North Carolina summers are hot, especially this year, and there’s nothing more fun than to head to the lake to cool off on the water.
But many pet parents have experienced one of the worst moments of their lives after taking their dog to the lakefront.
According to Pet Poison Helpline, Blue-Green Algae are microscopic bacteria found in freshwater lakes, streams, ponds and brackish water ecosystems that can produce toxins.
Brittany, Oliver’s owner, witnessed the destructive effects of blue-green algae this past week in her beloved 2-year old Golden Retriever.
It was another hot day and Brittany woke up to take Oliver to a local lake that was a hotspot for kayaking and other water-based fun. Oliver was always eager to go for a swim.
The pair had kayaked out onto the lake and Oliver had his share of fun jumping from the kayak and swimming around for a short while before they headed back to land. It was while Brittany was playing fetch with Oliver that the first signs of toxicity began to show; he collapsed, tried to get up, and collapsed again.
With help from a few other passers-by, Brittany was able to get Oliver in her vehicle to rush him to the closest emergency vet. Sadly, within the short time that it took to drive there, Oliver passed away.
Our heartfelt condolences go out to Brittany and those who were close to Oliver. We’re sharing his story in hopes that this doesn’t happen to any other beloved family pets.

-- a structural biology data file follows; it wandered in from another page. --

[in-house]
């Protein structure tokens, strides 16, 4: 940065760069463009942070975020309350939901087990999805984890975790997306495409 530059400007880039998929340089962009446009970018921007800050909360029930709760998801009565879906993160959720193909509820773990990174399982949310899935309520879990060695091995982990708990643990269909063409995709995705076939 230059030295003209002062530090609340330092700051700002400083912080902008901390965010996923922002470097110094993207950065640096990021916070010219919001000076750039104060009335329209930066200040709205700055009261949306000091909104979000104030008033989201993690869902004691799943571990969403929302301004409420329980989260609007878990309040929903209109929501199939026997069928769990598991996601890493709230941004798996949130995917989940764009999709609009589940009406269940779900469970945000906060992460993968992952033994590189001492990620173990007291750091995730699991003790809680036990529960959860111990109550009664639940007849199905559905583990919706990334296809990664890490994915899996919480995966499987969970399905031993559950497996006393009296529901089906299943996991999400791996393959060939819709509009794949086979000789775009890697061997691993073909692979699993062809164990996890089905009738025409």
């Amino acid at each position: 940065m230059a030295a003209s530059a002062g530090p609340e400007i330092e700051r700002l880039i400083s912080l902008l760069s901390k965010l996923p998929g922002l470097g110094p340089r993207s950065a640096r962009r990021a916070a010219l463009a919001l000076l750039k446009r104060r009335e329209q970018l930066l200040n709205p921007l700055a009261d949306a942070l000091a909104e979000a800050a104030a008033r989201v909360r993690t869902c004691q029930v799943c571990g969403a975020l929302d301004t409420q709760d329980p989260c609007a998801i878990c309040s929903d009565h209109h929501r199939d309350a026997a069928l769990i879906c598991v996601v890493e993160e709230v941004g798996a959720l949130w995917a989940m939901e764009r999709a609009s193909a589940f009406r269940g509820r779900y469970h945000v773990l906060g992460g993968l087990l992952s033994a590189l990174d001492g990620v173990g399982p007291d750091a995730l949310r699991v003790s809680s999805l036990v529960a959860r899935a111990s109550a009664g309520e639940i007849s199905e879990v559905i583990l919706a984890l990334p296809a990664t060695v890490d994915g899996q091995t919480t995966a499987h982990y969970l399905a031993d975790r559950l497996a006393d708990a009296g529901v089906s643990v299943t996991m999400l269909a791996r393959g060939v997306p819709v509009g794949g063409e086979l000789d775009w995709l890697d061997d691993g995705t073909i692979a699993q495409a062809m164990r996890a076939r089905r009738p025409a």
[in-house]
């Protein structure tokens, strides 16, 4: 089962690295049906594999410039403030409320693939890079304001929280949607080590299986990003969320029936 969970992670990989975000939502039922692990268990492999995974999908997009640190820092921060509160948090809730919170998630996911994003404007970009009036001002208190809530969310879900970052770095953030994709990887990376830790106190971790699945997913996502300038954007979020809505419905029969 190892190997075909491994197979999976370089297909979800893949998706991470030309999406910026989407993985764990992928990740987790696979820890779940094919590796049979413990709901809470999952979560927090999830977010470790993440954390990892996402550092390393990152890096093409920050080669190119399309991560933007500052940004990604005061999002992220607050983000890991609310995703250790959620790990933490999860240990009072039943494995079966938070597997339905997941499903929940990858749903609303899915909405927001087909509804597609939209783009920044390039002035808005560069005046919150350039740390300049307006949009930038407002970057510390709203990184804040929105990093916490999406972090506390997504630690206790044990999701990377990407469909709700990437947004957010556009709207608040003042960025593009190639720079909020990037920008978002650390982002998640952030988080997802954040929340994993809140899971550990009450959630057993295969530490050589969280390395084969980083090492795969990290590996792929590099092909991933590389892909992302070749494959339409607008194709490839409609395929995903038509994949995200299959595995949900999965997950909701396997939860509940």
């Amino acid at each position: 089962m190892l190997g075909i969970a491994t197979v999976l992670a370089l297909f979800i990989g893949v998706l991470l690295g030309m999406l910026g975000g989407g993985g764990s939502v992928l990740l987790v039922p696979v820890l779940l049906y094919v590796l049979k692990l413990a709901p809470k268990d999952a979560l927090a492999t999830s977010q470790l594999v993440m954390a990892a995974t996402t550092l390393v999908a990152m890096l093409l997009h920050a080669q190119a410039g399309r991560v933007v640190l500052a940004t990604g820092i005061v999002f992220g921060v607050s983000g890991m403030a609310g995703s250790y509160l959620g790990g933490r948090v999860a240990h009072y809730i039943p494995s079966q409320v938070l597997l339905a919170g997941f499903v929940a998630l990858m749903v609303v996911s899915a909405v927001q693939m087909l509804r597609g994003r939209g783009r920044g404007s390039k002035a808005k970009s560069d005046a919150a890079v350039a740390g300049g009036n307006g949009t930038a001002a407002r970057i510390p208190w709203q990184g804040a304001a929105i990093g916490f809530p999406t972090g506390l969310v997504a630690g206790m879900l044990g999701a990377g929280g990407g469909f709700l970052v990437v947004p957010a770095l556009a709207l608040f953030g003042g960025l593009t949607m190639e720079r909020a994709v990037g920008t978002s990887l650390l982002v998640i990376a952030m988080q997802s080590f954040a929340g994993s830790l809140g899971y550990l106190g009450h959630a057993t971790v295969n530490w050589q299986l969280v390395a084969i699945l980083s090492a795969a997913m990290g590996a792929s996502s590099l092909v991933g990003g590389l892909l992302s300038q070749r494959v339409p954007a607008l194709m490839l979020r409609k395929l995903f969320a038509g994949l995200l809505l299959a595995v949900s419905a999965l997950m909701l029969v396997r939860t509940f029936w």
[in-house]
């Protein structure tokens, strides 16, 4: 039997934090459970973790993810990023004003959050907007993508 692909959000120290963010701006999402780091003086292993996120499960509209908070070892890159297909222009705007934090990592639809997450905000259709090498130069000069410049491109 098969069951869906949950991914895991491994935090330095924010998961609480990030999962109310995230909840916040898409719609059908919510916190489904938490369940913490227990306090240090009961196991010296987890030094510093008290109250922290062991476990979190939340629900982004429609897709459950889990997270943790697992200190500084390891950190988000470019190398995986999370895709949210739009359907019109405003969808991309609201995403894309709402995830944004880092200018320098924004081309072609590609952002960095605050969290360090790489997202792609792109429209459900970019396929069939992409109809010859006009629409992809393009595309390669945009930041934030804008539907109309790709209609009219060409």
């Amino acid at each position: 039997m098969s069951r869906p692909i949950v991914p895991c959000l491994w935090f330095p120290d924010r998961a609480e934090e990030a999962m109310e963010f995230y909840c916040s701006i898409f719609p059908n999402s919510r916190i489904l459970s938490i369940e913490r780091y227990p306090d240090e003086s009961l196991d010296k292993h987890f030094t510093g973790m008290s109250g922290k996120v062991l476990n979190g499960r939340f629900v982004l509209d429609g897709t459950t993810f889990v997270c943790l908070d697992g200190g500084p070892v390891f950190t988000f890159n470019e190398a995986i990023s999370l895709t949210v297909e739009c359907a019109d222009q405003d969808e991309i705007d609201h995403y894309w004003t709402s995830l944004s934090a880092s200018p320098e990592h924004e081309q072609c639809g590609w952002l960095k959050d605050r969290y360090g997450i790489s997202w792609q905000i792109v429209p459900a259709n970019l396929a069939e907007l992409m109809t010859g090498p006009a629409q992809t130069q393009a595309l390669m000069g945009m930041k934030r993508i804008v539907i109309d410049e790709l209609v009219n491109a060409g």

Blue-green algae shows in the form of blue-green color or appearance similar to pea soup. However, even water that appears to be free of surface algae can still be contaminated.
Refrain from bringing your dog to play or swim in discolored or murky lakes, ponds, and slow moving streams during warmer months.
Here are a few alternative ways to cool off around Greensboro:
- Install a “crazy daisy” or sprinkler in your backyard for your pup to play
- Grab a kiddie pool from the dollar store and fill it up with water and fun toys – make sure to refill with fresh water each day
- Head over to The Barking Deck, our areas only indoor dog park and pub, for their summer pool pawty events
- Search for our area’s dog facilities that have pools or swimming lessons in a safe and controlled environment
Symptoms of blue-green algae toxicity:
- Blood in stool or black, tarry stool
- Pale gums
- Jaundice (yellow skin or gums)
- Excessive drooling
- Neurologic signs (including muscle tremors, muscle rigidity, paralysis, etc.)
- Blue discoloration of the skin and gums
- Difficulty breathing
Read Oliver’s story here:
Check for local NC algae blooms here: